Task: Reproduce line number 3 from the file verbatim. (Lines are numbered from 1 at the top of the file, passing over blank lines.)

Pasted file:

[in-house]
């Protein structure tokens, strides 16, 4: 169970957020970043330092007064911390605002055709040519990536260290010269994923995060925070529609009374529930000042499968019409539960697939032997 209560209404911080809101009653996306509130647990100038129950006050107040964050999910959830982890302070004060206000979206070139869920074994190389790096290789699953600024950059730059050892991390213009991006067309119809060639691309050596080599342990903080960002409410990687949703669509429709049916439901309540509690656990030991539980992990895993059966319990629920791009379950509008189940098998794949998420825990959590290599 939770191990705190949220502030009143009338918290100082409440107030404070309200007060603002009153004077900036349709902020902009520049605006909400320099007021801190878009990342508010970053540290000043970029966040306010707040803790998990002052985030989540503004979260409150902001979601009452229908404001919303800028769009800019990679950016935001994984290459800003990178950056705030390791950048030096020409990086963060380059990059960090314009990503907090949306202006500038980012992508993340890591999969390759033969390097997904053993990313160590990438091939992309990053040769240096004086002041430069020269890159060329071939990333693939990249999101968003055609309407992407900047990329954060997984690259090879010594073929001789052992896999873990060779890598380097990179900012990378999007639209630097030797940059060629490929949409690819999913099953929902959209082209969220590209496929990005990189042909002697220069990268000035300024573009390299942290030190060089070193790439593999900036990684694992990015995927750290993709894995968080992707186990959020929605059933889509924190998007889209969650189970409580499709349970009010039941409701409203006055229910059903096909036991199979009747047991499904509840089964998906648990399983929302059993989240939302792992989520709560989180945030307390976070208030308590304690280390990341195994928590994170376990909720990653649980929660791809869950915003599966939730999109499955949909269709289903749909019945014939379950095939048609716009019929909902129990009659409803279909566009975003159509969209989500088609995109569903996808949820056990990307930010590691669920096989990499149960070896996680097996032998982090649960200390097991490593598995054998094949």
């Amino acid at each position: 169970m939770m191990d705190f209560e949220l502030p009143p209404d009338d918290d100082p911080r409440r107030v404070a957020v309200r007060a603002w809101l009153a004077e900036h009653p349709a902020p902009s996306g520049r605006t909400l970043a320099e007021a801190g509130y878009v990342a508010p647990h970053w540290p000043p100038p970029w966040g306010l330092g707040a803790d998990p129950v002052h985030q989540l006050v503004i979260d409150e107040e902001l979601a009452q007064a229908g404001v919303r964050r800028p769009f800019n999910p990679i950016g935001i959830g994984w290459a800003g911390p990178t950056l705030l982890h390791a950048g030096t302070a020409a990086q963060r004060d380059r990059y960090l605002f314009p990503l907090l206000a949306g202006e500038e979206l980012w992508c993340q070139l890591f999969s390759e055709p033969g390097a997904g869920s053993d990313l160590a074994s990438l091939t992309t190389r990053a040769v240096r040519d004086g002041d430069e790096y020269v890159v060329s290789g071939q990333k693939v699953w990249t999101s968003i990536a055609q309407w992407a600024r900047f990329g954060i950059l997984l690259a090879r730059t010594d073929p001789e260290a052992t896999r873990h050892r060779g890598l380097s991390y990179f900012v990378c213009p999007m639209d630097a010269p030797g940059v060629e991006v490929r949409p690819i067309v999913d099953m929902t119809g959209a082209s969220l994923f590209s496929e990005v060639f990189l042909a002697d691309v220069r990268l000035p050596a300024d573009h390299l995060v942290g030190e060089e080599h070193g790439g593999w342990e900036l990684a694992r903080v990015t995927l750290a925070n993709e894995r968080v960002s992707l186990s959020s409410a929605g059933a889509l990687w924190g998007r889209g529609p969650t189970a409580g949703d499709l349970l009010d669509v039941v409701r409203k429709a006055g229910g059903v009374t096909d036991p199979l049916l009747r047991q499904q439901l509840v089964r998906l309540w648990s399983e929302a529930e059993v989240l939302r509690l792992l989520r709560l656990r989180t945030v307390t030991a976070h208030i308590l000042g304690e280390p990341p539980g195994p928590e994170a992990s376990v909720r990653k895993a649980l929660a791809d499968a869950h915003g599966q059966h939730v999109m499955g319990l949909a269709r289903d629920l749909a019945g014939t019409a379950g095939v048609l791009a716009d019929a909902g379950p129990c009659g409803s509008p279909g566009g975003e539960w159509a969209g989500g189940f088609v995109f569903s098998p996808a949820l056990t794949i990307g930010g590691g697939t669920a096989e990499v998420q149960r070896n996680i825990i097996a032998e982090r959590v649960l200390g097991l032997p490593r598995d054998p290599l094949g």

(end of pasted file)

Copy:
């Amino acid at each position: 169970m939770m191990d705190f209560e949220l502030p009143p209404d009338d918290d100082p911080r409440r107030v404070a957020v309200r007060a603002w809101l009153a004077e900036h009653p349709a902020p902009s996306g520049r605006t909400l970043a320099e007021a801190g509130y878009v990342a508010p647990h970053w540290p000043p100038p970029w966040g306010l330092g707040a803790d998990p129950v002052h985030q989540l006050v503004i979260d409150e107040e902001l979601a009452q007064a229908g404001v919303r964050r800028p769009f800019n999910p990679i950016g935001i959830g994984w290459a800003g911390p990178t950056l705030l982890h390791a950048g030096t302070a020409a990086q963060r004060d380059r990059y960090l605002f314009p990503l907090l206000a949306g202006e500038e979206l980012w992508c993340q070139l890591f999969s390759e055709p033969g390097a997904g869920s053993d990313l160590a074994s990438l091939t992309t190389r990053a040769v240096r040519d004086g002041d430069e790096y020269v890159v060329s290789g071939q990333k693939v699953w990249t999101s968003i990536a055609q309407w992407a600024r900047f990329g954060i950059l997984l690259a090879r730059t010594d073929p001789e260290a052992t896999r873990h050892r060779g890598l380097s991390y990179f900012v990378c213009p999007m639209d630097a010269p030797g940059v060629e991006v490929r949409p690819i067309v999913d099953m929902t119809g959209a082209s969220l994923f590209s496929e990005v060639f990189l042909a002697d691309v220069r990268l000035p050596a300024d573009h390299l995060v942290g030190e060089e080599h070193g790439g593999w342990e900036l990684a694992r903080v990015t995927l750290a925070n993709e894995r968080v960002s992707l186990s959020s409410a929605g059933a889509l990687w924190g998007r889209g529609p969650t189970a409580g949703d499709l349970l009010d669509v039941v409701r409203k429709a006055g229910g059903v009374t096909d036991p199979l049916l009747r047991q499904q439901l509840v089964r998906l309540w648990s399983e929302a529930e059993v989240l939302r509690l792992l989520r709560l656990r989180t945030v307390t030991a976070h208030i308590l000042g304690e280390p990341p539980g195994p928590e994170a992990s376990v909720r990653k895993a649980l929660a791809d499968a869950h915003g599966q059966h939730v999109m499955g319990l949909a269709r289903d629920l749909a019945g014939t019409a379950g095939v048609l791009a716009d019929a909902g379950p129990c009659g409803s509008p279909g566009g975003e539960w159509a969209g989500g189940f088609v995109f569903s098998p996808a949820l056990t794949i990307g930010g590691g697939t669920a096989e990499v998420q149960r070896n996680i825990i097996a032998e982090r959590v649960l200390g097991l032997p490593r598995d054998p290599l094949g």